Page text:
International Law and the Building Iraq Campaign
It is a mistake to believe that multilateralists accept “rhetoric, promises, and declarations (especially with regard to Iran and Iraq).”
I know of few informed persons who would like to see the Saddam Hussein regime continue in power. I am not, however, the international community, and I am not comfortable with allowing Mssrs. Rumsfeld and Wolfowitz to substitute themselves for it.
The key point is that in the wake of the two World Wars, the first of which cost 8.5 million soldiers’ lives, and the second of which cost 61 million lives altogether, an international community did come into existence. The United Nations Charter, the Security Council, and NATO were all set up as institutions in hopes of introducing some law and order into the jungle of unbridled state sovereignty. The United States is signatory to the UN Charter and to several other instruments of international law.
As a result, the United States may not unilaterally go to war against another state in the absence of a recognized casus belli without betraying the very ideals it championed in 1945. Everything alleged of Iraq with regard to WMD programs can also be alleged of India, Pakistan, France, China, Russia, Israel, and perhaps Kazakhstan. NATO has not invoked Article 5, indicating that Iraq is so much a threat to any NATO member that it may be regarded as a threat to all; and the Security Council likewise has not authorized military action against Iraq. The European Union seems likely to oppose a war on Iraq. With regard to the remark, “The flip side of the coin to criticism of unilateralism is, of course, allowing policy to be diluted to the lowest common denominator,” it is not clear that our NATO allies (Gerhard Schroeder? Jacques Chirac?) are “the lowest common denominator” in world affairs, nor that the Security Council members are. Schroeder has already backed off his post-September 11 stance of “unlimited solidarity” with the US over the Iraq issue.
As an army brat myself, I am proud of the achievements of our men and women in the armed services, who have saved us from dire threats to our liberty. I strongly support our military effort in Afghanistan. I must also admit that the Pentagon itself has not always been the highest common denominator in adherence to international legal and ethical norms. I am in particular critical of the role it played in Latin America through much of the twentieth century, and would not wish to see it unrestrained on the world stage.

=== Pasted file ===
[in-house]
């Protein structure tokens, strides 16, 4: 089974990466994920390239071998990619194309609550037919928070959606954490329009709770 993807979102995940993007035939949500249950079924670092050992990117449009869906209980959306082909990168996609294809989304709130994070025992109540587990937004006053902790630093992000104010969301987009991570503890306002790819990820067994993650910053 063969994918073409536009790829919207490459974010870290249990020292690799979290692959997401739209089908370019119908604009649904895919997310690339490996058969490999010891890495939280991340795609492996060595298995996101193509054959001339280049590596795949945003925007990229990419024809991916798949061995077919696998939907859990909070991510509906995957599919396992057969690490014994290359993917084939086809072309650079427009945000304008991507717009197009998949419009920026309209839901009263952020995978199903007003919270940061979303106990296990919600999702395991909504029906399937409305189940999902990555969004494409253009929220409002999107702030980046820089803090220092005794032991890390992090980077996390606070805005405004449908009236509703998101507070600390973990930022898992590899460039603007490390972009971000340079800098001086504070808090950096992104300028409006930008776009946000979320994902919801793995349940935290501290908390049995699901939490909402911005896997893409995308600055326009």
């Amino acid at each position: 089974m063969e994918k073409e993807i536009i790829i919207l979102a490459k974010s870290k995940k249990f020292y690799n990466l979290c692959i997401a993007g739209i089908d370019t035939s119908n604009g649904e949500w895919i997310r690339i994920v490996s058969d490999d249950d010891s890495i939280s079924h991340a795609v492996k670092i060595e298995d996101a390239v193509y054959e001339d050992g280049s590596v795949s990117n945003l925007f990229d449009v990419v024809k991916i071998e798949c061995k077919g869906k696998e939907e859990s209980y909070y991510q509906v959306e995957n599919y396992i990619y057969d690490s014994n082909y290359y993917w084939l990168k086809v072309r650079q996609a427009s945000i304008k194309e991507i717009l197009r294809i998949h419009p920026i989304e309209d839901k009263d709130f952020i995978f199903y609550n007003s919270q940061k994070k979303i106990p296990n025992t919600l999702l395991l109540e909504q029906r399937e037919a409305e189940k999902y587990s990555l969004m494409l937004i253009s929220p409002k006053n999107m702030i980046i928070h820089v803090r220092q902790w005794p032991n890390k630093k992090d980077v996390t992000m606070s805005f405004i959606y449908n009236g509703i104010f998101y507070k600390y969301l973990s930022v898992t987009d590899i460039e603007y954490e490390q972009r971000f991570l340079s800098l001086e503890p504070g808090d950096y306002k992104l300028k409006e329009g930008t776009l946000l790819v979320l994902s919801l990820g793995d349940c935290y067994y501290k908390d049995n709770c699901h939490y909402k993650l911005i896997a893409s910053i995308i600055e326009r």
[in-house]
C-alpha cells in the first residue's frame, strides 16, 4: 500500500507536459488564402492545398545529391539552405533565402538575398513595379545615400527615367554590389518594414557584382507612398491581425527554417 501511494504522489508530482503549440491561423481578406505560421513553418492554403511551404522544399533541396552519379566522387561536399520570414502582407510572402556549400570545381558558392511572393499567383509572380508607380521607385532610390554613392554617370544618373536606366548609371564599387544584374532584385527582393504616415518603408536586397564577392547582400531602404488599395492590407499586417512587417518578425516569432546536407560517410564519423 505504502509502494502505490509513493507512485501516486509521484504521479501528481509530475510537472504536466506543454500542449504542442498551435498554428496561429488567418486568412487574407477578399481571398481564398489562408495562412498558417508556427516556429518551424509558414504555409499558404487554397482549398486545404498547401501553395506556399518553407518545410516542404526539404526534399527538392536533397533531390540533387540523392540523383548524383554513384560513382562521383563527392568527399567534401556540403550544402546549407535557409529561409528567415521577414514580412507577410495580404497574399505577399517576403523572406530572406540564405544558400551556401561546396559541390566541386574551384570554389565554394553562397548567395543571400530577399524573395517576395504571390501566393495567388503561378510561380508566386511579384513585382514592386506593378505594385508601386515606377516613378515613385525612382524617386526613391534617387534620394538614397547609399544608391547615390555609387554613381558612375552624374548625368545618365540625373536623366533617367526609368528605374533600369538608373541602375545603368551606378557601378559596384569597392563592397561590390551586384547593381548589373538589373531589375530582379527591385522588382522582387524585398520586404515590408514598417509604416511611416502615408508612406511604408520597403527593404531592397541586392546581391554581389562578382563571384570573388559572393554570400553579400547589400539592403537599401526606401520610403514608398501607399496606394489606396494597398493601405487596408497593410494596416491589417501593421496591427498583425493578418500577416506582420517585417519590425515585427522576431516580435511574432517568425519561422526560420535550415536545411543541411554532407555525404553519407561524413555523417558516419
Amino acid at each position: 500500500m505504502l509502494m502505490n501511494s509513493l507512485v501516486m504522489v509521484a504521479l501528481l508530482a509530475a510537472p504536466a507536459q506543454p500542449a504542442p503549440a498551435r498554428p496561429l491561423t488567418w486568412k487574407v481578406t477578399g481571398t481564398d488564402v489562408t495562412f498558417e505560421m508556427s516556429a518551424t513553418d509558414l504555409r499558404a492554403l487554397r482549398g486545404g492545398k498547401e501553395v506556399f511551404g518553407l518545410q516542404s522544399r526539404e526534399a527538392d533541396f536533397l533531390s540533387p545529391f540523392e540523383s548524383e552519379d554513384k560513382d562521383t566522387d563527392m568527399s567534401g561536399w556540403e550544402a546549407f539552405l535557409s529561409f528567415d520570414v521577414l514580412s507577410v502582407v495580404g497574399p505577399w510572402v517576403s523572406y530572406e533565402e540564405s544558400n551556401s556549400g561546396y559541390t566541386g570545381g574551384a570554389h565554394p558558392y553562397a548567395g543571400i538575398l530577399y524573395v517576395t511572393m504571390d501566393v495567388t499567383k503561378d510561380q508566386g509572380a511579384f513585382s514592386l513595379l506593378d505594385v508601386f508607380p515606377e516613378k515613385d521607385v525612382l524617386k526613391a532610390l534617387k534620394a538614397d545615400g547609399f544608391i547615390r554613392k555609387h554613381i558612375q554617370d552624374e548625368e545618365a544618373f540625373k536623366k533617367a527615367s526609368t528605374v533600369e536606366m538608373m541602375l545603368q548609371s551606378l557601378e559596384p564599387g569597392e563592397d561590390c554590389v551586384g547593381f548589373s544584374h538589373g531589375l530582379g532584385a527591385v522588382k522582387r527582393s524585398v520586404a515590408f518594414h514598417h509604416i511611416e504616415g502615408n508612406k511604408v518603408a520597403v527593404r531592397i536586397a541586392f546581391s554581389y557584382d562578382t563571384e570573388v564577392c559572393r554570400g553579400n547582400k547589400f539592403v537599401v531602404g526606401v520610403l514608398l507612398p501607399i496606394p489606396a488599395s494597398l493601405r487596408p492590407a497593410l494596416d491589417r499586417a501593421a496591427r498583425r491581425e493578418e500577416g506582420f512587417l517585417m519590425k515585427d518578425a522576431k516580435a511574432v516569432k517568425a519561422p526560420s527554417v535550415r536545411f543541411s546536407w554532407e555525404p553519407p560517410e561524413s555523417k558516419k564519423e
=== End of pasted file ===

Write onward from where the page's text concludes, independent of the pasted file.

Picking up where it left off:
One question is whether a military doctrine that allows the US simply to fall upon any country it does not like the looks of, will over the long run contribute to international security or detract from it. US leaders are often insufficiently aware of the power of their example. India justified very nearly going to war with Pakistan this past winter by appealing to something very like a Pentagon version of the Bush doctrine. Do we really want other countries (especially nuclear powers) behaving with their enemies (especially other nuclear powers) without reference to international law or consensus?
Another question is whether a campaign against Iraq at this time is wise given the continued existence of al-Qaida and our failure to capture its leadership. The US is already unpopular in the Middle East, and projecting the appearance of an aggressor cannot help its image. Yemen has begun balking at close cooperation with the US military in tracking al-Qaida agents in Maarib, because of dissatisfaction with US policy in the region. Saudi Arabia is not being as cooperative as it could be, apparently in part for similar reasons. The US embassy in Bahrain, our naval base in the Persian Gulf, was almost stormed by angry crowds not long ago. Major demonstrations, tens of thousands strong, have already sent tremors through the governments of Egypt and Jordan. Being militarily powerful is not the same as having political legitimacy, and the latter is more important than is often realized.
The first Gulf War and the war in Afghanistan were done right. International consensus was built, and collective security was invoked. The planned war against Iraq is not being done right so far. If the Security Council and the European Union get aboard with it, then I will be all for it. To say that a major war should not be launched in the contemporary world without the authorization of international law is not the same as being gullible or abject, and it is unfortunate that our discourse here should be sullied with any such suggestion.
U of Michigan
– Juan, 1:52 PM